German concerns about the country’s Muslim population are growing, especially among women. Researcher Daniela Krause spoke to EURACTIV Germany about the issue, the anti-Muslim course of the Alternative for Germany (AfD) party and possible ways to reverse the trend.
Daniela Krause is a sociologist at the Bielefeld Institute for Interdisciplinary Research on Conflict and Violence who, ahead of regional elections held in Berlin and Mecklenburg-Vorpommern, analysed two major studies carried out on the subject. Some 25,000 people were included in the study between 2003 and 2014.
Krause spoke to euractiv.de’s Nicole Sagener.
You’ve examined two long-term studies on Islamophobia in Berlin and Mecklenburg-Vorpommern, where regional elections will be held in the next few days. First thing, what are Islamophobia and Muslimophobia?
Well it’s important to clarify that they are two different things. Islamophobia is the devaluation of the religion itself, while Muslimophobia is hostility towards practitioners of it. In the study, we looked at the latter.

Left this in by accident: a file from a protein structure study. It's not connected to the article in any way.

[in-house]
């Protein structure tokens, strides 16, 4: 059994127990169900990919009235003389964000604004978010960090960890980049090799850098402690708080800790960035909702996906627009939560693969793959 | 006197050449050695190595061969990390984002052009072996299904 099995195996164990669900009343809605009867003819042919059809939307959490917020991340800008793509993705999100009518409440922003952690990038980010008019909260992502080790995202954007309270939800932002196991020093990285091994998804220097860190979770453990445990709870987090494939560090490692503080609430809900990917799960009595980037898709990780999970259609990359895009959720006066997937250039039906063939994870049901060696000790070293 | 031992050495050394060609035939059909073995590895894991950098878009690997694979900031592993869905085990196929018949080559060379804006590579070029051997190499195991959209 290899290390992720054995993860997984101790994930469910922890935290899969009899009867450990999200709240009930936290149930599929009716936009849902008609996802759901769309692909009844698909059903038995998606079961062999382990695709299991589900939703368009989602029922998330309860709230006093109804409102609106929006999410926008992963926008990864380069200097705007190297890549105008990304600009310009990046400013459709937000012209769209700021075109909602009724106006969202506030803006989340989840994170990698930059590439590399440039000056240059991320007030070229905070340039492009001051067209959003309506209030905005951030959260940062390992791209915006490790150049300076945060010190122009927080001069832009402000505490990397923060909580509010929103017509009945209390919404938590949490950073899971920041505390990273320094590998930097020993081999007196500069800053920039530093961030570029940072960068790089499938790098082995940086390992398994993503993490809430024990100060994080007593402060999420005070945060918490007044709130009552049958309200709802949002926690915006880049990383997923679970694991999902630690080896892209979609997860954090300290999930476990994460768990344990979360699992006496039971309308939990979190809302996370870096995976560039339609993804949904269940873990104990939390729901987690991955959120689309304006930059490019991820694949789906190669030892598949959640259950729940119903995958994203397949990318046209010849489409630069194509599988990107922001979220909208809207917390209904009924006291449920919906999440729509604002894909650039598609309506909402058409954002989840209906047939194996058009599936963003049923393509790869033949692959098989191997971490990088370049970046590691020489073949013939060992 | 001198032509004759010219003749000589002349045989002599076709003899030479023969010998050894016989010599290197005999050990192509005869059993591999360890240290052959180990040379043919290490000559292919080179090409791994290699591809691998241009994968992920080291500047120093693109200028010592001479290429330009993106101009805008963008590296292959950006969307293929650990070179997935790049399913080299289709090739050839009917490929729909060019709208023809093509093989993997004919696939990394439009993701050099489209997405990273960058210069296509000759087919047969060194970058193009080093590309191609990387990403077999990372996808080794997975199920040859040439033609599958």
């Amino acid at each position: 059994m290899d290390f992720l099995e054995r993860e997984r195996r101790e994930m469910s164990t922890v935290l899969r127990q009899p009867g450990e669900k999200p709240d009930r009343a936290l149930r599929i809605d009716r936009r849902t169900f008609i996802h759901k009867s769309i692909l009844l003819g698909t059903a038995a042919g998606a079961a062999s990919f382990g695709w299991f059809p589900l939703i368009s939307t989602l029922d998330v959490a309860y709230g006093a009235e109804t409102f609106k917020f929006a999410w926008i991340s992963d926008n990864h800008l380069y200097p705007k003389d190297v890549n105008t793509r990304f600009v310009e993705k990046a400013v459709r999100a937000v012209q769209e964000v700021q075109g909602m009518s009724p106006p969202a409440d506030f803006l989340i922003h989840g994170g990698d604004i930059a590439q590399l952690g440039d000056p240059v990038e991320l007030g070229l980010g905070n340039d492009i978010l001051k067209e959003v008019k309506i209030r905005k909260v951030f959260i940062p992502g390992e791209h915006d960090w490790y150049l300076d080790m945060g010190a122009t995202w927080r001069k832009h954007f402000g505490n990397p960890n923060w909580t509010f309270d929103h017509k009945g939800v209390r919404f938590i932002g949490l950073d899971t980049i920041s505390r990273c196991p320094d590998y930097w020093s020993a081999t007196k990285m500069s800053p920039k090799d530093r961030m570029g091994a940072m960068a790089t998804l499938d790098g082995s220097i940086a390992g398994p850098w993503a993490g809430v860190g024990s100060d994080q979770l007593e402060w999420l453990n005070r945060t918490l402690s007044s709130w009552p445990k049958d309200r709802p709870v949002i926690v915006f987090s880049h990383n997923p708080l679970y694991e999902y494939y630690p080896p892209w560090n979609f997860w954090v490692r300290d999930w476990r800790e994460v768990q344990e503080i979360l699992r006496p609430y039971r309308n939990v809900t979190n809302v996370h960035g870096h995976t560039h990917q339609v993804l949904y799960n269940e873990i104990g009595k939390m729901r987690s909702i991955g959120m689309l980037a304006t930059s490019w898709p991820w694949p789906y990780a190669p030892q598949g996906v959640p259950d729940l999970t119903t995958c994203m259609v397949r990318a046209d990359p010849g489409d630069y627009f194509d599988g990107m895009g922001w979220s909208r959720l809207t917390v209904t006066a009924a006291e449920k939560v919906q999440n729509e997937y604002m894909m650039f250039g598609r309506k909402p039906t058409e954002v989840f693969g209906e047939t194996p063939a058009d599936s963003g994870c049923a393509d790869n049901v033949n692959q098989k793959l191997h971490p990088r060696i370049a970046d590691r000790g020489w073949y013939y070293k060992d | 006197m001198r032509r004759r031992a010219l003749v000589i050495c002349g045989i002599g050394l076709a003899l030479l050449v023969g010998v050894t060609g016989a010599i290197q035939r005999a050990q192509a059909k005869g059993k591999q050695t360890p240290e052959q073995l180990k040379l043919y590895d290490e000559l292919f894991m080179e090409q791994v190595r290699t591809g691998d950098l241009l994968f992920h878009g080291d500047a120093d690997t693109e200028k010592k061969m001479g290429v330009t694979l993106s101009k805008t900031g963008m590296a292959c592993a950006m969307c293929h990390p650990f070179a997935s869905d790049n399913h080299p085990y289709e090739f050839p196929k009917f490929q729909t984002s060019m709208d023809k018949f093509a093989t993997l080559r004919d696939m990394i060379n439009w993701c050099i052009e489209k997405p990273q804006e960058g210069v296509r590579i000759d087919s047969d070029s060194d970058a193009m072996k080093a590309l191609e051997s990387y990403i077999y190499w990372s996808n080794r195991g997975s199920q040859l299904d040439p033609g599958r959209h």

What do the two regions’ inhabitants think about Muslims?
In Berlin, unsurprisingly, there is a lower average level of anti-Muslim sentiment than in other Bundesländer. That is undoubtedly because of the diversity of the city. Nevertheless, it is striking that Berlin did not experience the country-wide reverse trend in Muslimophobia that was seen up to 2014. Two years ago, one in three people surveyed said that because of the number of Muslims, they “sometimes felt like a stranger in their own country”. A quarter said that Muslims should be banned from immigrating to Germany. The reasons behind this cannot be ascertained without further study.
In Mecklenburg-Vorpommern, in 2014, about a third of those questioned replied that they “sometimes felt like a stranger in their own country”. A further third also said that Muslims should be banned from immigrating here. That’s significantly higher than in Berlin. Those surveyed between the ages of 16 and 30 in the region were found to be less Muslimophobic than older generations.
A most surprising result of the study was that women were found to be more Muslimophobic nationwide, especially in the capital.
Women are often more concerned and worried about foreign men, and the fear that they could act erratically or threateningly towards them is often unconsciously expressed. Whether the men in question are Muslim or merely come from a different culture rarely matters. But Muslimophobia and xenophobia are clearly linked here.
Since the start of the refugee crisis and the onset of Islamist-motivated attacks in Europe, anti-Muslim sentiment has increased, as shown by a study from 2016, where more than 41% of those questioned said that Muslim’s should be banned from immigrating to Germany. What chances do Islamophobic parties have in those regions?